NBC News knows the "Commander-in-Chief Forum" was not Matt Lauer's finest hour.
One executive, speaking anonymously, was blunt about it: "Disaster."
The day after Lauer's back-to-back interviews of Hillary Clinton and Donald Trump, several high ranking sources at the network said they hear the criticism and agree with at least some of it.
Even his internal defenders acknowledge flaws in the forum's production.
Lauer was widely criticized for failing to fact-check or follow up when Trump falsely claimed that he was opposed to the Iraq war when it started. Some viewers thought Lauer held Clinton to a higher standard than Trump. The Clinton campaign agreed -- it blasted off a fund-raising email on Thursday afternoon titled "Matt Lauer."
But this was not merely partisan warfare. Prominent journalists were sharply critical of NBC. And several people who were sitting in the audience told CNN that they were frustrated too.
The ratings for Wednesday night's forum were strong -- almost 15 million people tuned in.
But the reviews were pitiful. So what went wrong? That's what journalists both inside and outside NBC are asking now. There is no clear answer.
Lack of preparation is one theory.
New York Times TV critic James Poniewozik wrote Thursday that Lauer seemed "unprepared on specifics of military and foreign policy: "He performed like a soldier sent on a mission without ammunition, beginning with a disorganized offensive, ending in a humiliating retreat."
But Lauer's interviewing skills are second to none. He has hosted thousands of episodes of the "Today" show.
And he had a week to prep for the forum.
The blame does not fall on Lauer alone. NBC News and MSNBC chairman Andy Lack, a longtime friend of Lauer's, was intimately involved in the forum planning and execution. "This should be a black eye for Lack," one of the sources said.
The executive producer of the forum was Mark Lukasiewicz, an expert at producing TV special events. He has been with NBC News since 2000
Others within NBC were considered as potential moderators. A source said Chuck Todd, Andrea Mitchell and Rachel Maddow all came up during the process.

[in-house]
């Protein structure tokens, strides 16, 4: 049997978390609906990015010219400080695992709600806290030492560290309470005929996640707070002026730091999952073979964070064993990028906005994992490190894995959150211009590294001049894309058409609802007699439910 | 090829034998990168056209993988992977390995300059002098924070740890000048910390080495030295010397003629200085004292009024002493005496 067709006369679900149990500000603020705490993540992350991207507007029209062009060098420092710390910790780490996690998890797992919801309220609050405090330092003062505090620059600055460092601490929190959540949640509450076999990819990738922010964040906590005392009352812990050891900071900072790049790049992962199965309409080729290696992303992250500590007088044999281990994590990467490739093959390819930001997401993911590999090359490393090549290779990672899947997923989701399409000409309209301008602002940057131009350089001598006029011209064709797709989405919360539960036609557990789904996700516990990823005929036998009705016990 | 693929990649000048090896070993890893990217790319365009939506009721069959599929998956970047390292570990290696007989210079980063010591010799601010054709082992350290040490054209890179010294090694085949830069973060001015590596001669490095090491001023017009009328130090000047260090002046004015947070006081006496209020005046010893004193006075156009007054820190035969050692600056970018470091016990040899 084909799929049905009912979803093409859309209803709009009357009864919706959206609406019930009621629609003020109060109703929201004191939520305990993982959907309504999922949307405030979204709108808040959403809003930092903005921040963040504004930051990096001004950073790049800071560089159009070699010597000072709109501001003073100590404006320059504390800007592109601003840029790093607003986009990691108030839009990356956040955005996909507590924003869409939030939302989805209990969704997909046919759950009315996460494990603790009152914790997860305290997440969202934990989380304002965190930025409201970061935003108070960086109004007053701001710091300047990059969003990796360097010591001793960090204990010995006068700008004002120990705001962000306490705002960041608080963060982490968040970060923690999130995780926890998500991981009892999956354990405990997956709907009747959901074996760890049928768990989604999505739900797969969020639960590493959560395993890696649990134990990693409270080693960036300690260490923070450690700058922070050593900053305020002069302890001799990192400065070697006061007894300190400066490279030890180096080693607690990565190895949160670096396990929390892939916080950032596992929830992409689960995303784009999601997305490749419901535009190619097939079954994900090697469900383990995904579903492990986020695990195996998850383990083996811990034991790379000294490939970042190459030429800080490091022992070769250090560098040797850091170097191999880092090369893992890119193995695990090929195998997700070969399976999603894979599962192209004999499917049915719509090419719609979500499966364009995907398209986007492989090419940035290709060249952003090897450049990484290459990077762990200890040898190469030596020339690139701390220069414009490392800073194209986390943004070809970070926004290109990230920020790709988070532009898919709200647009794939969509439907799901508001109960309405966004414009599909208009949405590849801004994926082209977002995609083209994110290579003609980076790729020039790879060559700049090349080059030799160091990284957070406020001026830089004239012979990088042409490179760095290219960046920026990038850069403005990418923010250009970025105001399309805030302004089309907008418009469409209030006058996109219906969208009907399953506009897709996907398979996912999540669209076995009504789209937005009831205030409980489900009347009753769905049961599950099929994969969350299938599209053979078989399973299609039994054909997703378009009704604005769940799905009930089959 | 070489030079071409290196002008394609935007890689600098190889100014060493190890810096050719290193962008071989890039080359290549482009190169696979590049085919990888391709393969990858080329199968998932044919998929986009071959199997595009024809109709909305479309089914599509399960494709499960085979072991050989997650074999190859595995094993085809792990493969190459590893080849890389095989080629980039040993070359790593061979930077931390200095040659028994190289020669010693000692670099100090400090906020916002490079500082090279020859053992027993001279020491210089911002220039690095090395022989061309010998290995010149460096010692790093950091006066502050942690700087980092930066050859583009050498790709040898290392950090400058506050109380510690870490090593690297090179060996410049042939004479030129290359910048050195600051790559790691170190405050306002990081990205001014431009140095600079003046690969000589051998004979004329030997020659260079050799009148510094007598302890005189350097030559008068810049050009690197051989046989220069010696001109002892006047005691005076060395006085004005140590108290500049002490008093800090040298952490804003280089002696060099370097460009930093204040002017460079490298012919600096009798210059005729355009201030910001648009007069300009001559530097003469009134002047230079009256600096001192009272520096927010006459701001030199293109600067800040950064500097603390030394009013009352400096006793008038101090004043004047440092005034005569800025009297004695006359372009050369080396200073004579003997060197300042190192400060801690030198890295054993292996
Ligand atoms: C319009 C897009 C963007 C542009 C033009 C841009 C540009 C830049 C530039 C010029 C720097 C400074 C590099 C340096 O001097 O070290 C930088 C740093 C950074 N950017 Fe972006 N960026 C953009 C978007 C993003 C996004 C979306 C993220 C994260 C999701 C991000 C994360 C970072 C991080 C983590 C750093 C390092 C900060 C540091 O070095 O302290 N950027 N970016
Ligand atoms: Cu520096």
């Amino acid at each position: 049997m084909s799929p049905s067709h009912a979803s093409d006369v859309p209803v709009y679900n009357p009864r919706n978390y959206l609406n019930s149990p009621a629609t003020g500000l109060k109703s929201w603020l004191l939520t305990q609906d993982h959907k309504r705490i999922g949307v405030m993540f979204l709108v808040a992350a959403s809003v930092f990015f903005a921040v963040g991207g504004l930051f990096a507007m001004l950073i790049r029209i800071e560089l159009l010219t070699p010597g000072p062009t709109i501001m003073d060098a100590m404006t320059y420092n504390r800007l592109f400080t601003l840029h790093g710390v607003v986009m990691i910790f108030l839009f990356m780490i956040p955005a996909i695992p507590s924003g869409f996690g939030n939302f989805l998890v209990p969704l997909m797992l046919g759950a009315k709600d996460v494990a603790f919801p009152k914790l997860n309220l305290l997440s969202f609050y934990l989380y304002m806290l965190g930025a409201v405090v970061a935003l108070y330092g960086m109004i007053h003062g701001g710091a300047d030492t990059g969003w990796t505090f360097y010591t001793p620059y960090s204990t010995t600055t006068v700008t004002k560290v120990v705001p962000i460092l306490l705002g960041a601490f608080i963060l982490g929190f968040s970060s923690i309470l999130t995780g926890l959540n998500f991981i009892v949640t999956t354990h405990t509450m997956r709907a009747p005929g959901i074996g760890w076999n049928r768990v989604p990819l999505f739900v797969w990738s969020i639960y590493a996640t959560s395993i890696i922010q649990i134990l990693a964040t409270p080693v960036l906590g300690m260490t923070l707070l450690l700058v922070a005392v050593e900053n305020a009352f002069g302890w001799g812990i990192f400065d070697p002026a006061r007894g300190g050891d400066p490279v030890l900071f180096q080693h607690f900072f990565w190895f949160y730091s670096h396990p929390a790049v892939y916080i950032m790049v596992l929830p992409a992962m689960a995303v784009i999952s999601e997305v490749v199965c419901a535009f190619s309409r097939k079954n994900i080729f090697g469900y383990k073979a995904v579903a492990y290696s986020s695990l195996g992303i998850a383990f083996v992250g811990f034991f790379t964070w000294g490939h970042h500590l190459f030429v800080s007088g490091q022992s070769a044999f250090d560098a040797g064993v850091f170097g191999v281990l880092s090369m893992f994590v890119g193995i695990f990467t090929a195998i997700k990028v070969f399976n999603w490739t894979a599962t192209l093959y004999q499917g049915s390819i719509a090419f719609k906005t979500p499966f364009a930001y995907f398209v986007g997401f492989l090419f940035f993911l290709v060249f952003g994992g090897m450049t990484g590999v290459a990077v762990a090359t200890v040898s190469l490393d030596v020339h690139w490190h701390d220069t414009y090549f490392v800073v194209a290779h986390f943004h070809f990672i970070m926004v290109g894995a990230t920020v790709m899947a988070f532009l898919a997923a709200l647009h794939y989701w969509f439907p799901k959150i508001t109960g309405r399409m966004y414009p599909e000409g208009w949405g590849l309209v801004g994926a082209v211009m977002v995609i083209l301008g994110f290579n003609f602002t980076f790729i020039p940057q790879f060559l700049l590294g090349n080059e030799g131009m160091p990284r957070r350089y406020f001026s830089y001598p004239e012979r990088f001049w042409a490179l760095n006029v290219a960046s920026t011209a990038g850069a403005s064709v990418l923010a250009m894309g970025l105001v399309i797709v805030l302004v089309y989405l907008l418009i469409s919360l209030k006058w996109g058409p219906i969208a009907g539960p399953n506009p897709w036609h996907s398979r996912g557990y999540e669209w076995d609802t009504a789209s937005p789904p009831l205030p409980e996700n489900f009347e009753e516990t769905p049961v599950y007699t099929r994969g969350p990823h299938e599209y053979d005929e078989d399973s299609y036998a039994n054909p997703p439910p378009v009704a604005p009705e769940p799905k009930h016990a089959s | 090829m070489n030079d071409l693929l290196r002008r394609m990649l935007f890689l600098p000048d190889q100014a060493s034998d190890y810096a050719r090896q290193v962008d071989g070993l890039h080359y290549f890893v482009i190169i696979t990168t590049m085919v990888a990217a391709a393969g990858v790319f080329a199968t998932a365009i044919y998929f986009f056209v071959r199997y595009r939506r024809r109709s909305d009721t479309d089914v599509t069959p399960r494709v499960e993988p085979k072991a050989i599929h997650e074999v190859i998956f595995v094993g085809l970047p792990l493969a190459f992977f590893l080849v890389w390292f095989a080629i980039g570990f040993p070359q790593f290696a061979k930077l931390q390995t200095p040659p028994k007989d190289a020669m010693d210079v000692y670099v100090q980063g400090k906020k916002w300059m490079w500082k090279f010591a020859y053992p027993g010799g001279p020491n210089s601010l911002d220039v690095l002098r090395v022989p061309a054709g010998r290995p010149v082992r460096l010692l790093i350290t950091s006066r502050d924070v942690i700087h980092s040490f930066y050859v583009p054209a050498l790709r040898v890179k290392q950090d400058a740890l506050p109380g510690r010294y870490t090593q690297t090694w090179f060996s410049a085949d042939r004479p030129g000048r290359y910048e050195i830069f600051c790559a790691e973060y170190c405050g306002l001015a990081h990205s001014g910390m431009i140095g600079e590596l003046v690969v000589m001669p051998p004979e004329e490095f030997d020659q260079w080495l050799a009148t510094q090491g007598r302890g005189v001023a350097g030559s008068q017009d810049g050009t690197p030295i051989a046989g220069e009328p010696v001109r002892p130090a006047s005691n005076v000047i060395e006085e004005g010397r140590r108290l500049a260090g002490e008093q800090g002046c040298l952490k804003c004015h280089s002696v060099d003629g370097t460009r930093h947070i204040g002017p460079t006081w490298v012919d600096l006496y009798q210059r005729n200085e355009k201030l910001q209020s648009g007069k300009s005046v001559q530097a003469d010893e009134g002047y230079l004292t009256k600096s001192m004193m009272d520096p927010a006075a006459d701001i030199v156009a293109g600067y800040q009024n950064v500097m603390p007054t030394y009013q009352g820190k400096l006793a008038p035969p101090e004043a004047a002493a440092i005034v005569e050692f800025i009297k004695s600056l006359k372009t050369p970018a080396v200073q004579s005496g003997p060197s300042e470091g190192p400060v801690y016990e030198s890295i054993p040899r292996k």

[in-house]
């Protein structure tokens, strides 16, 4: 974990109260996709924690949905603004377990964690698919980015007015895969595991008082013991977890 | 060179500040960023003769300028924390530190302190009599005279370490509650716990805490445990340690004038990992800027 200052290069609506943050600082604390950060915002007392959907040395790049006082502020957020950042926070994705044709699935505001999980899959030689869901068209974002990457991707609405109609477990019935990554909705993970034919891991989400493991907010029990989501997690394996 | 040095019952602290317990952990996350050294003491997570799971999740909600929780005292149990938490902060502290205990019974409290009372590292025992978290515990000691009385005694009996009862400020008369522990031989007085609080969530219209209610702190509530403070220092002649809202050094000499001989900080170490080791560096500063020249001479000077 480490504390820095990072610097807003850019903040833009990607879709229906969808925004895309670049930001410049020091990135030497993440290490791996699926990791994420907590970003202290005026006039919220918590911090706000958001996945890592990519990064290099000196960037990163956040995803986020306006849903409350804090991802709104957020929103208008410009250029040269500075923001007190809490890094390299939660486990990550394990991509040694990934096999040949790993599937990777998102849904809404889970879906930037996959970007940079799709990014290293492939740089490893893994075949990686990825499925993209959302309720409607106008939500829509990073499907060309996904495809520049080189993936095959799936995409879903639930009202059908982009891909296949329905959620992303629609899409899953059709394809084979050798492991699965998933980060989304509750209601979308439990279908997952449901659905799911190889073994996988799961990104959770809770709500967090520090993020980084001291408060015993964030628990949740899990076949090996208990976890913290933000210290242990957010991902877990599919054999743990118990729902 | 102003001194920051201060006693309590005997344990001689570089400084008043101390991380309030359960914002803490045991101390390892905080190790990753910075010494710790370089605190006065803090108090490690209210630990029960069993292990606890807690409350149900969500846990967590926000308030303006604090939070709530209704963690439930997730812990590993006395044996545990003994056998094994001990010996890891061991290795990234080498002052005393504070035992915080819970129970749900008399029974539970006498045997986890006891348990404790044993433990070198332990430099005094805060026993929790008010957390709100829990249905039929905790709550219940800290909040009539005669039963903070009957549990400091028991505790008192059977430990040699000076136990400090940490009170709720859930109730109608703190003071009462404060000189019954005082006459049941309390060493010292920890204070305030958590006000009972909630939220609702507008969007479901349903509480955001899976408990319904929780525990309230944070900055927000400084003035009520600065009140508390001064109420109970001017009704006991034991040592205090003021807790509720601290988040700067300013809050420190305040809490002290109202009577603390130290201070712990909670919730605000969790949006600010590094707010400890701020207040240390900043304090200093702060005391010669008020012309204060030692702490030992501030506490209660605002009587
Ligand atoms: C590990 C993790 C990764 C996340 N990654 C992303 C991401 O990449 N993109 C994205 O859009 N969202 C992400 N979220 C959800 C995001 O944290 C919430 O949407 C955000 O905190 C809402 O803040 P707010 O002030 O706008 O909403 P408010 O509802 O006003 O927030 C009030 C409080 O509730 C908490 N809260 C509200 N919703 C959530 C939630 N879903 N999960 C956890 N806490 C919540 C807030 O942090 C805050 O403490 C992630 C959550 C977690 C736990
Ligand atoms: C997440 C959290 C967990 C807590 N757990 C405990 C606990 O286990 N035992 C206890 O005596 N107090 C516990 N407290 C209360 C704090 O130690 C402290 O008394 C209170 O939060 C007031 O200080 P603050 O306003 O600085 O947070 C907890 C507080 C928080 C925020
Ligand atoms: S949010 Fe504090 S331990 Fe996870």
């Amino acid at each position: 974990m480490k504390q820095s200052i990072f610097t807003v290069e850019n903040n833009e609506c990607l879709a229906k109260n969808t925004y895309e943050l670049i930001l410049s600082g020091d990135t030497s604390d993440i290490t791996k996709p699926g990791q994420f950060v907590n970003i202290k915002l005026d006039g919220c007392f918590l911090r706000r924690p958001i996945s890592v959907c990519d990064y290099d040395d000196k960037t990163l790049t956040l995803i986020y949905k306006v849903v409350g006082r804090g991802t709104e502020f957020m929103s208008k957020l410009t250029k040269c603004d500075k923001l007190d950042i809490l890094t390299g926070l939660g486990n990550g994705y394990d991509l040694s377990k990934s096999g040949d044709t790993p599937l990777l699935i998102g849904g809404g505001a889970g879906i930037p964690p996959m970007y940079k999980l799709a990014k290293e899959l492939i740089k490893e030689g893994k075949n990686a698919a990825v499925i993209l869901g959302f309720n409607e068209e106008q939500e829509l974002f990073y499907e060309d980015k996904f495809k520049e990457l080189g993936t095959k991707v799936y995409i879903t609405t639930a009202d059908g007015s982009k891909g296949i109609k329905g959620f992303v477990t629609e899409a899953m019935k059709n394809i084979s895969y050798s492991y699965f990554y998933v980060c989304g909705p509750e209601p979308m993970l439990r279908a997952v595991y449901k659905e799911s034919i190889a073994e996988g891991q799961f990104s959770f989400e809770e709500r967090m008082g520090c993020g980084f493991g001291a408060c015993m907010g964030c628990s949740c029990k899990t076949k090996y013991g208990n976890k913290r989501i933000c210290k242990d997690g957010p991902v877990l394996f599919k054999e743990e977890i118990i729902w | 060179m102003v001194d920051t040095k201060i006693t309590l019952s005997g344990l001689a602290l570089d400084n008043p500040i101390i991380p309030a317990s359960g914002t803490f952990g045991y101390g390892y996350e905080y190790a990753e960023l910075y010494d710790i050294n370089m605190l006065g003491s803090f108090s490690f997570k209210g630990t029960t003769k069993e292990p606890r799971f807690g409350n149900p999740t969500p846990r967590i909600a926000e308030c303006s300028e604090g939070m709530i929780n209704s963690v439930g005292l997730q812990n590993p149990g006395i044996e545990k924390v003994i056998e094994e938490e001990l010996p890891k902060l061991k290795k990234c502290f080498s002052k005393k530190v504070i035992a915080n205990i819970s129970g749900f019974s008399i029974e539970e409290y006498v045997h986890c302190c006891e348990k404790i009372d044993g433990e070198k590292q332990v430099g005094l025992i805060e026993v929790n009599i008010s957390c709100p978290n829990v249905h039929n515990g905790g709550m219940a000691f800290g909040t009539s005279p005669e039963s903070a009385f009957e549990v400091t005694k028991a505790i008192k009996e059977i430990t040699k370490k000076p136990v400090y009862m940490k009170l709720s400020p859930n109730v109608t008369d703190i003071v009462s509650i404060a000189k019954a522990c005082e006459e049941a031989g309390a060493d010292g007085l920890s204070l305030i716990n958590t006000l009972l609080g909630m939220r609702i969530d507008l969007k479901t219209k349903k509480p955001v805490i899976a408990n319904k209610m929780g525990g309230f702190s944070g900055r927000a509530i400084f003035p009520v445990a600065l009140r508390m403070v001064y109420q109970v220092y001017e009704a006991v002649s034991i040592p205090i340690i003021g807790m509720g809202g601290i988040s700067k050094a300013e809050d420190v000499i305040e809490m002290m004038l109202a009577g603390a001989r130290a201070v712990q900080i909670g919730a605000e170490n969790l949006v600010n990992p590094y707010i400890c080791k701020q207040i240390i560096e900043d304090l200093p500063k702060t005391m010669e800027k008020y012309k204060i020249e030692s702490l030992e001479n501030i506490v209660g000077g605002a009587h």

Lack went with Lauer, and both campaigns supported the choice. (The Trump campaign almost certainly would have objected to Maddow as moderator.)
The time constraints -- less than 30 minutes apiece with Trump and Clinton -- were largely the fault of the candidates themselves, who resisted longer interviews.
Iraq and Afghanistan Veterans of America, which organized the event with NBC, wanted more questions to be asked by the vets in the audience -- "and much tougher questions," one of the attendees said.
"We expected a serious discussion. We left disappointed," said veteran and author Dave Cullen, who was in the room.
Another theory about the forum's flaws involves a heightened sensitivity about Trump. The network's journalists are well aware that its business channel CNBC was pilloried for its performance during a GOP primary debate last fall; the Republican Party said "CNBC should be ashamed" and essentially punished NBC by dropping plans for a later debate on the broadcast network.
At the time Trump publicly called one of the CNBC debate moderators, John Harwood, a "disaster" for asking Trump if he was running a "comic book" version of a campaign.
Perhaps Harwood's tough questioning looks better in a new light, since Lauer is being criticized for going too easy on Trump.
In any case, a top news executive flatly dismissed a suggestion that NBC was trying to stay on Trump's good side -- or Clinton's for that matter.
"NBC Nightly News" anchorman Lester Holt is set to moderate the first Trump-Clinton debate of the fall, on September 26, but that event is produced independently of NBC.
The network officially declined to comment on the criticism of the event.
Some of Lauer's questions to both candidates were carefully crafted. He succeeded in generated news-making responses, especially from Trump, on subjects like U.S.-Russia relations and military sexual assault.
But even on NBC's own airwaves, there were implicit criticisms of the forum on Thursday morning.
NBC correspondent Peter Alexander said on "Today" that Trump spoke "almost exclusively in generalities."
Council on Foreign Relations president Richard Haass, a guest on MSNBC's "Morning Joe," repeatedly said the event was "frustrating."
By mid-morning on Thursday, the hashtag "Lauering the Bar," a twist on "lowering the bar," was trending on Twitter.